Tuesday, July 15, 2003
Ninth Circuit Rejects Challenge to Streamlining Immigration Appeals
By a MetNews Staff Writer
The Ninth U.S. Circuit Court of Appeals yesterday joined four other circuits in rejecting a due process challenge to streamlined procedures for reviewing immigration appeals.
The procedures, adopted in 1999, allow a single member of the Board of Immigration Appeals-rather than a three-member panel-to affirm a decision by an immigration judge under certain circumstances. In streamlined appeals the BIA does not issue a written decision, but only a form order under which the immigration judge’s decision becomes the final agency action.
Due process challenges to the streamlining rules had previously been rejected by the First, Fifth, Seventh and 11th Circuits.
Judge M. Margaret McKeown said that since the final agency action remained subject to judicial review, the streamlining rules preserved the due process rights of litigants under the Fifth Amendment.
McKeown said the court was “not unsympathetic” to the claims before it.
“Alien petitioners...have understandable concerns about the streamlining process, particularly in light of the congressional limitations on federal court review....Their misgivings center around the lack of transparency in the process, the increasing frequency in which the process is invoked, the speed with which appeals are decided, and a belief that the BIA may be abdicating its statutorily mandated role of appellate review.”
But the judge said she and her colleagues were persuaded by the “careful reasoning” of the First Circuit’s decision earlier this year in Albathani v. INS, 318 F.3d 365—the first decision to confront the issue.
“As the First Circuit held,” she declared, “any difficulty engendered by the court of appeals reviewing a ‘BIA decision without knowing its basis’ does ‘not render the scheme a violation of due process or render judicial review impossible. Nor does the scheme violate any statute.’”
McKeown said Gerardo Bibiano Falcon Carriche and Theresa V. De Falcon Carriche received a “full hearing” and a “detailed and reasoned opinion” from the immigration judge who rejected their argument that they qualified for cancellation of removal because their daughter—a U.S. citizen—would suffer “exceptional and extremely unusual hardship” if they were deported to Mexico.
“Although they were afforded a hearing and a reasoned decision from the INS, the Carriches argue that they were entitled to an additional procedural safeguard-namely, review of their appeal before three members of the BIA. Their assertion that ‘it takes at least three board members to identify, shape and determine important issues’ in every appeal finds no support in the law.”
The streamlining procedures, McKeown said, “do not compromise our ability to review the INS’s decision, to the extent we have jurisdiction to do so, because we can review the IJ’s decision directly.” She described the new process as “similar to the BIA’s already-familiar practice” of adopting an immigration judge’s opinion without writing its own.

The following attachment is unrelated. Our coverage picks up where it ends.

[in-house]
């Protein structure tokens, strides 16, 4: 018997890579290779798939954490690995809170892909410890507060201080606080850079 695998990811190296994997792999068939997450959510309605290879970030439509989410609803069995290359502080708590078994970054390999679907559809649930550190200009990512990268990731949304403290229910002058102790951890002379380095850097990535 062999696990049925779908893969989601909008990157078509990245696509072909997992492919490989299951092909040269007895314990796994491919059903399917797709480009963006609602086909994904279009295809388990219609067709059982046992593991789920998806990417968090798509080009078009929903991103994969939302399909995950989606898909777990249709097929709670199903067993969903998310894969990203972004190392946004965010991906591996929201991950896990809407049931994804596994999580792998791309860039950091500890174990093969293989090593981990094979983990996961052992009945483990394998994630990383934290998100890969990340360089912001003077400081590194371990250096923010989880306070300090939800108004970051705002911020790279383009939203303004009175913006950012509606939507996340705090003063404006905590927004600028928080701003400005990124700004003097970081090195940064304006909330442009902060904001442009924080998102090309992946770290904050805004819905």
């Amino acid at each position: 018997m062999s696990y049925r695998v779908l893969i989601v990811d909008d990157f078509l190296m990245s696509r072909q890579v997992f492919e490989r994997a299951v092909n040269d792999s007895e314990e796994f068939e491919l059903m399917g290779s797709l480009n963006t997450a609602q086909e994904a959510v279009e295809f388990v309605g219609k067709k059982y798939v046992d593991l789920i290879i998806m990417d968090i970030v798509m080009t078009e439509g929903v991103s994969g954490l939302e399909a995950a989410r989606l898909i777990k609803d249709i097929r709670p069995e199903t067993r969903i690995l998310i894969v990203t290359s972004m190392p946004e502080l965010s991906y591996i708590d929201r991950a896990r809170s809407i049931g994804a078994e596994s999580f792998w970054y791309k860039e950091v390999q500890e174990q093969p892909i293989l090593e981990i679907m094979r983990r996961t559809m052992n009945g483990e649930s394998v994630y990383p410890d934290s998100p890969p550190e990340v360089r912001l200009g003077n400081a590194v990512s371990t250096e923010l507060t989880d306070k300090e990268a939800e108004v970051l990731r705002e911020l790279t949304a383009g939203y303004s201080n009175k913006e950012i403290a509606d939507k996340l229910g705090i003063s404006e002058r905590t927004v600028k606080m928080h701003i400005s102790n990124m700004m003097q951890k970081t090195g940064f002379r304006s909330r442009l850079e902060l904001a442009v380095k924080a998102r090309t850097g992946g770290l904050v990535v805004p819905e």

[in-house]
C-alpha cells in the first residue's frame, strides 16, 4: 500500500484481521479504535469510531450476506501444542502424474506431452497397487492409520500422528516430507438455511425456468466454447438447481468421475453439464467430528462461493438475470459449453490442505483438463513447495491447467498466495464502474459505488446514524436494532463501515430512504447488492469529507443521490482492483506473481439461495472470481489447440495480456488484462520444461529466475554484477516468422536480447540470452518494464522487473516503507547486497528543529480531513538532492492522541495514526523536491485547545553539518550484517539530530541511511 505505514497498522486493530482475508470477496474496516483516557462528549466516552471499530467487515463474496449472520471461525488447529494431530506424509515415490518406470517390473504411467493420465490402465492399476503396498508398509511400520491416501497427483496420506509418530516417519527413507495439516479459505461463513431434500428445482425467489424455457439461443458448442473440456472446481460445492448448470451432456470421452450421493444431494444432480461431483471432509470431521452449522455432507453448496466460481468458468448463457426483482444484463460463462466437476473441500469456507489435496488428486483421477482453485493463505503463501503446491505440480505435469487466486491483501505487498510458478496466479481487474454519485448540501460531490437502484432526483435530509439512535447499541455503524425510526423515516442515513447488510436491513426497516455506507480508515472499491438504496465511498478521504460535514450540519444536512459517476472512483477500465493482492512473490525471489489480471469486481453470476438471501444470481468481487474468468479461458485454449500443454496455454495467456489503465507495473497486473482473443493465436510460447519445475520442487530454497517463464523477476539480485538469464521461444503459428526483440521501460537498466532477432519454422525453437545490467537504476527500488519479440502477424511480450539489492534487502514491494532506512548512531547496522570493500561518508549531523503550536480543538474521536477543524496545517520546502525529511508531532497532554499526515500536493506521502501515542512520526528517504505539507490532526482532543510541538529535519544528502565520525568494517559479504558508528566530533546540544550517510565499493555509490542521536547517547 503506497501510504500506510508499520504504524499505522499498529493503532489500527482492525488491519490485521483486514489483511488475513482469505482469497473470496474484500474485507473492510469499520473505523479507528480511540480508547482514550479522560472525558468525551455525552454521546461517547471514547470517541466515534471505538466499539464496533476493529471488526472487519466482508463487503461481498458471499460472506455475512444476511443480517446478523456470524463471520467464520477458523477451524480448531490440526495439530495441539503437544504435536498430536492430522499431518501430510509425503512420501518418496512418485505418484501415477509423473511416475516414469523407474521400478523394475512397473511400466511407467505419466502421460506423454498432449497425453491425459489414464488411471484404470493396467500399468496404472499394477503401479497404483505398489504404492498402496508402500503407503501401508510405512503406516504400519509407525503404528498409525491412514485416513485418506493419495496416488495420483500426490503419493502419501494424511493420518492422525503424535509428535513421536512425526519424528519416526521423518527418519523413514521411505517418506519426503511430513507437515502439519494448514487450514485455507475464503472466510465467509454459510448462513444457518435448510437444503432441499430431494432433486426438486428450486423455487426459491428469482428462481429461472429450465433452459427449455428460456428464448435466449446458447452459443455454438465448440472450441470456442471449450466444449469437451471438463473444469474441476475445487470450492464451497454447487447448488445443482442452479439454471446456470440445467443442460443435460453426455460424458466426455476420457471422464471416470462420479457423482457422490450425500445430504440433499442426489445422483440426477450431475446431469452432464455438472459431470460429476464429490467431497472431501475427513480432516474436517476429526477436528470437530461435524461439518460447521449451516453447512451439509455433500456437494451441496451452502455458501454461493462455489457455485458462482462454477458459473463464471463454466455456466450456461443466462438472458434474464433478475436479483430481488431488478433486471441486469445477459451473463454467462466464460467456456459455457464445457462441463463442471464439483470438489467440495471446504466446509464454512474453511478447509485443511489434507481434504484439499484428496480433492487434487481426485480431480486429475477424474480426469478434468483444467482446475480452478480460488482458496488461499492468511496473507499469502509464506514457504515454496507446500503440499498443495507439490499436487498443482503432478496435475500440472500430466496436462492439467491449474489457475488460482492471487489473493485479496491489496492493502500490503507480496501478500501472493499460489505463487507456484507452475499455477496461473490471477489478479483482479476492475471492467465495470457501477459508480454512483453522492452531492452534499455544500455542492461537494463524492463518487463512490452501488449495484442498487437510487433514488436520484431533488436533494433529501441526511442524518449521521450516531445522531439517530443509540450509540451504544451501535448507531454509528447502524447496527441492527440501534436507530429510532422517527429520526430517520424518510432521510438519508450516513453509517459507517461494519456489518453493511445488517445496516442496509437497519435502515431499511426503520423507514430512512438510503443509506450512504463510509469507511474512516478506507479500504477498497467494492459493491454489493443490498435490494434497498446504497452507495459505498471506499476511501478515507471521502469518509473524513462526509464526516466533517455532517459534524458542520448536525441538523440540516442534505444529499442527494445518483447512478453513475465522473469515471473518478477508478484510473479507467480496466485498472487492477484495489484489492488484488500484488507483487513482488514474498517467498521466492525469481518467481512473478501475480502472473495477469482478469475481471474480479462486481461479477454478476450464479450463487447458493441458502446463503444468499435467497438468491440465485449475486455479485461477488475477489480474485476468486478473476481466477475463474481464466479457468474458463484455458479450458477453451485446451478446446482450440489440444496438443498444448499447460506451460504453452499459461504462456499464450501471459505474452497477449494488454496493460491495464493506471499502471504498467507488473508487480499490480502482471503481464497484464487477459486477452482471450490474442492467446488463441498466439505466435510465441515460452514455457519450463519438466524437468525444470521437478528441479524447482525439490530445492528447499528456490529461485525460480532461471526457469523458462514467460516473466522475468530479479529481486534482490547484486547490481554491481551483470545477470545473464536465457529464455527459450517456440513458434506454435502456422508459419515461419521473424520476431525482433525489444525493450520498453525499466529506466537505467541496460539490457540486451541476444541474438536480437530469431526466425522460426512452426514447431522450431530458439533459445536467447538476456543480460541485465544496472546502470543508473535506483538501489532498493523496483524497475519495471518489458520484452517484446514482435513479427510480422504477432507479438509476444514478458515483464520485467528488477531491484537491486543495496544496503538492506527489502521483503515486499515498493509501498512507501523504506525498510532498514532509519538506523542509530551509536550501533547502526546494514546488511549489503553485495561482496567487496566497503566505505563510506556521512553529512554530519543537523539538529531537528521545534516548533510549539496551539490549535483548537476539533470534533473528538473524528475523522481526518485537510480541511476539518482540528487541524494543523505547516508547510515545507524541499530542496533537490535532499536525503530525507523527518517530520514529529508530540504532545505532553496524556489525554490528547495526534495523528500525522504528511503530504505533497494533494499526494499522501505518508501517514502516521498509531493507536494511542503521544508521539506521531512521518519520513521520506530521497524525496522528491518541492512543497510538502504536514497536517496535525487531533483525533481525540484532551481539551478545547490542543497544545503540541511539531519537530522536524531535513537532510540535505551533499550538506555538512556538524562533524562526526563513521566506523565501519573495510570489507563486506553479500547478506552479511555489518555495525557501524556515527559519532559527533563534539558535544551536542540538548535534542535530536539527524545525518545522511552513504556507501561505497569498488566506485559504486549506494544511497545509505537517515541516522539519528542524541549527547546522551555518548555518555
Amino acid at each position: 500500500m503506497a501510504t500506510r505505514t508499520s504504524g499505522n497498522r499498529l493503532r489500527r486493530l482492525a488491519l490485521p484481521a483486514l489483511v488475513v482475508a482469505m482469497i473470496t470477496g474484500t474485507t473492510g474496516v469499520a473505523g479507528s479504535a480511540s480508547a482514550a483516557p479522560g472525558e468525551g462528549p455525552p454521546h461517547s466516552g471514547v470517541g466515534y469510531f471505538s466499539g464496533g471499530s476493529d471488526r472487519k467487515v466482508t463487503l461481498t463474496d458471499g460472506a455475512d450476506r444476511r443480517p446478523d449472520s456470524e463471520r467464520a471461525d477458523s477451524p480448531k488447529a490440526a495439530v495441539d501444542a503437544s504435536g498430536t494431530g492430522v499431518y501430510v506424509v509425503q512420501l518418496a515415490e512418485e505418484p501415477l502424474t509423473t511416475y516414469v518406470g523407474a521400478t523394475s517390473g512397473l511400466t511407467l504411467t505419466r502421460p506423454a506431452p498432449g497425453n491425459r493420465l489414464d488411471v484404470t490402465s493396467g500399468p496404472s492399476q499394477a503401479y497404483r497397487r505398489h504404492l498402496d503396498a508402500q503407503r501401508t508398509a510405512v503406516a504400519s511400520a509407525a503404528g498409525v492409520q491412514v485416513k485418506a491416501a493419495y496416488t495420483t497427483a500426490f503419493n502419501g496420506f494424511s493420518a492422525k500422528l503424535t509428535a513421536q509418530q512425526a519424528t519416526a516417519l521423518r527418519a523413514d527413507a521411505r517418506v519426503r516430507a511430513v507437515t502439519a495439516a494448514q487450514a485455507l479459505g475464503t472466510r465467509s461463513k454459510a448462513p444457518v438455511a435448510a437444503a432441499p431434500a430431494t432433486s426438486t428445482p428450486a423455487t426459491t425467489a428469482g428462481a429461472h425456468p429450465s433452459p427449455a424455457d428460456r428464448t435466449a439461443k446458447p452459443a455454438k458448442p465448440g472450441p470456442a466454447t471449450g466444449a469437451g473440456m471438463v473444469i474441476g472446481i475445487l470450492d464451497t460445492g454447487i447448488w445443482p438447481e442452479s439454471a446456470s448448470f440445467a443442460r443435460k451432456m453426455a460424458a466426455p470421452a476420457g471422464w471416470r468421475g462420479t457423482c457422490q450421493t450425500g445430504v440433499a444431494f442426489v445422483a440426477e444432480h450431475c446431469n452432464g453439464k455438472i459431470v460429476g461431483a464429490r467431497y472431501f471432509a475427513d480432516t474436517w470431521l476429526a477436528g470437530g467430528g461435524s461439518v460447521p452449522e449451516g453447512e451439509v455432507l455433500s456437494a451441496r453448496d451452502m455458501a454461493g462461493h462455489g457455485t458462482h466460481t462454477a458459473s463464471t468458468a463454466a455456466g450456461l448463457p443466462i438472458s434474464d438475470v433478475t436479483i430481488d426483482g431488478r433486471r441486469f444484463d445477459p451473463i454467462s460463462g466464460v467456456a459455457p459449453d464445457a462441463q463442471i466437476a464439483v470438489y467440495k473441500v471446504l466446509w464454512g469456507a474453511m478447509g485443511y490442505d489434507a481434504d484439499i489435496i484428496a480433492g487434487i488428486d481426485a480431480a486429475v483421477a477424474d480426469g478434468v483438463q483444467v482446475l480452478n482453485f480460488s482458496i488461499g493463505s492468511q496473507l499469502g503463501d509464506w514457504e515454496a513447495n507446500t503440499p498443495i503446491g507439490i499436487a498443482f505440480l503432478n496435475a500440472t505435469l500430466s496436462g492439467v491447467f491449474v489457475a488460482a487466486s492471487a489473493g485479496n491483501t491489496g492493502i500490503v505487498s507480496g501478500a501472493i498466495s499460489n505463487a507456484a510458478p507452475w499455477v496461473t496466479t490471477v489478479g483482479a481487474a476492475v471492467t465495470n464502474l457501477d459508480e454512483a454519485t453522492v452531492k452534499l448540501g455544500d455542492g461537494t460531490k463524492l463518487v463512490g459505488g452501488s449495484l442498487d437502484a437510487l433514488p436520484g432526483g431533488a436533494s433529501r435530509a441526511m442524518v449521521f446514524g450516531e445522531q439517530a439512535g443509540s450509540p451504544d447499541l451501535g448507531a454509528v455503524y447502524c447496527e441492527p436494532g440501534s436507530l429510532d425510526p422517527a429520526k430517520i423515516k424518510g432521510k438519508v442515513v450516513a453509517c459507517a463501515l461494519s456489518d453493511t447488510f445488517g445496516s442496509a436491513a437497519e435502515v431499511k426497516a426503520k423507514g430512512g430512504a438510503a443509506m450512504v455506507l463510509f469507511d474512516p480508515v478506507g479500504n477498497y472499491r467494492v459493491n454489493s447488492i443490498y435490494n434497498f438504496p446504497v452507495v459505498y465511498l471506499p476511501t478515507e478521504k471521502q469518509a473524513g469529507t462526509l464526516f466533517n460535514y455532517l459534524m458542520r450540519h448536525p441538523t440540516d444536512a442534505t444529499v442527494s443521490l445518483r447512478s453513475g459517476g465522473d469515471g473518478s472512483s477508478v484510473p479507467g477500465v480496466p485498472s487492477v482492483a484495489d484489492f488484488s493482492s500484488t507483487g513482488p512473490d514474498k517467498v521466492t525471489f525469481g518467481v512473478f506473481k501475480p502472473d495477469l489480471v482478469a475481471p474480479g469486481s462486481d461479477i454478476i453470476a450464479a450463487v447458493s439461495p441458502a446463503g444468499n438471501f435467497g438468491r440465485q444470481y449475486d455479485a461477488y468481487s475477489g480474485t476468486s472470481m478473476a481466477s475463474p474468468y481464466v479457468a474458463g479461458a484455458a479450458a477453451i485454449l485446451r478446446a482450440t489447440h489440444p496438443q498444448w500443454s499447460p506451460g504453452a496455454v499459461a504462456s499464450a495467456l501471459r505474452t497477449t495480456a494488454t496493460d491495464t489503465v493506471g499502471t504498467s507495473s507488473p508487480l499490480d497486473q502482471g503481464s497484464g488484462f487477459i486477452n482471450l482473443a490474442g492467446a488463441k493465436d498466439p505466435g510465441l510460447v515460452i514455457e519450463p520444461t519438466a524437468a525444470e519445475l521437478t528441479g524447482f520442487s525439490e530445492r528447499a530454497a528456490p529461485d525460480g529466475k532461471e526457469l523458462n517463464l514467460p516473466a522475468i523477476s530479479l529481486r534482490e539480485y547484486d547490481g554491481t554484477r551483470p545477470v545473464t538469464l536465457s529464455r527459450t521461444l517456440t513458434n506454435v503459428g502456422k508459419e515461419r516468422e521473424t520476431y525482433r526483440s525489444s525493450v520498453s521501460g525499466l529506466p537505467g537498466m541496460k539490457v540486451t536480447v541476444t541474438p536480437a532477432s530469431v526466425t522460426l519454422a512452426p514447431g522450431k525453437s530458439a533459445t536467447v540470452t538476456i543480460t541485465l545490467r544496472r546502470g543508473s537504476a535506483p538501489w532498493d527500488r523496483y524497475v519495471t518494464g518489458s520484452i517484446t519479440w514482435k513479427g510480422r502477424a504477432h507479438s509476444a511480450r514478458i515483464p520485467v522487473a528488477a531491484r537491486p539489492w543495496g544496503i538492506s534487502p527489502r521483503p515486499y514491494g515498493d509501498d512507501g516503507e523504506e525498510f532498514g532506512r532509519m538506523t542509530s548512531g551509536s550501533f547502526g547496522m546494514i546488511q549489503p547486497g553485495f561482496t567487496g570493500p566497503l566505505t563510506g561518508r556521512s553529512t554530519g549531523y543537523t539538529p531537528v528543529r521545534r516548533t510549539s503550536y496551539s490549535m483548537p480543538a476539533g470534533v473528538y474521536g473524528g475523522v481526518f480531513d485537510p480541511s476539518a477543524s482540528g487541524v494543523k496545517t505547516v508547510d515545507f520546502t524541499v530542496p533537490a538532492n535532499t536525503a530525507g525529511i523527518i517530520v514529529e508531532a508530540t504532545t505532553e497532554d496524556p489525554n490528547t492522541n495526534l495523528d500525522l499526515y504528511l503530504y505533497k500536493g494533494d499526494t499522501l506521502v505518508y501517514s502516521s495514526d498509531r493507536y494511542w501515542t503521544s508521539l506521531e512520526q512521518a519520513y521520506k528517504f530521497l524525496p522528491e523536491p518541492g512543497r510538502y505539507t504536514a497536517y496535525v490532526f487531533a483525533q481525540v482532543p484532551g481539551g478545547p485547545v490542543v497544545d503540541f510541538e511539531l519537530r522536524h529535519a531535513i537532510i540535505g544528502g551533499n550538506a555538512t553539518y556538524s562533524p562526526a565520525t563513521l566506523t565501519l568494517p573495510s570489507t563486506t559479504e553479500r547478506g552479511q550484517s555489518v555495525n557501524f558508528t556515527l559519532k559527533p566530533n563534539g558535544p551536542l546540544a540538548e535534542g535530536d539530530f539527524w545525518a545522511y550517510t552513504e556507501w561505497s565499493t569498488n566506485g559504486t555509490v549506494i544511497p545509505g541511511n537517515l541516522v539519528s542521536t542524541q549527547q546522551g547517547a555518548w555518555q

McKeown said the court lacked any authority to examine whether the Carriche’s case had been properly identified for streamlining. That determination, she said, depended on an underlying exercise of discretion by the immigration judge that insulated from judicial review by the Illegal Immigration Reform and Immigrant Responsibility Act of 1996.
“Because we lack jurisdiction to review the merits of the IJ’s discretionary decision regarding the ‘exceptional and extremely unusual hardship’ requirement—the only aspect of the cancellation of removal decision at issue in the Carriches’ case—we are also without jurisdiction to evaluate whether streamlining was appropriate.”
Judge Barry G. Silverman concurred, but Judge Thomas G. Nelson dissented from the jurisdictional portion of the court’s decision.
Nelson said he would have ruled the case was appropriately streamlined. Under the rules, he noted, a BIA member “may streamline a case if the IJ’s decision was correct, any errors were harmless, and either precedent controls the issue and the issue does not involve a novel factual situation or the issues are insubstantial.”
These criteria are generally non-discretionary and subject to review, Nelson argued.
The dissenting judge conceded that streamlining decisions are unreviewable to the extent they depend on determining the correctness of an underlying exercise of discretion by an immigration judge which has been made unreviewable by the IIRIRA. But he noted that correctness is only one of the criteria in the streamlining analysis.
“Contrary to the majority’s assertion, we need not reach the merits of the hardship decision,” Nelson wrote. “We need only ask if the BIA’s precedent covers the petitioners’ situation. If precedent controls, the case is over.”
Nelson added that none of the other circuits that have considered streamlining have identified jurisdictional problems in reviewing streamlining decisions.
Susan Hill of Hill & Piibe in Los Angeles, who represented the Carriches, told the MetNews she is considering asking for en banc review.
The case is Falcon Carriche v. Ashcroft, 02-71143.
Copyright 2003, Metropolitan News Company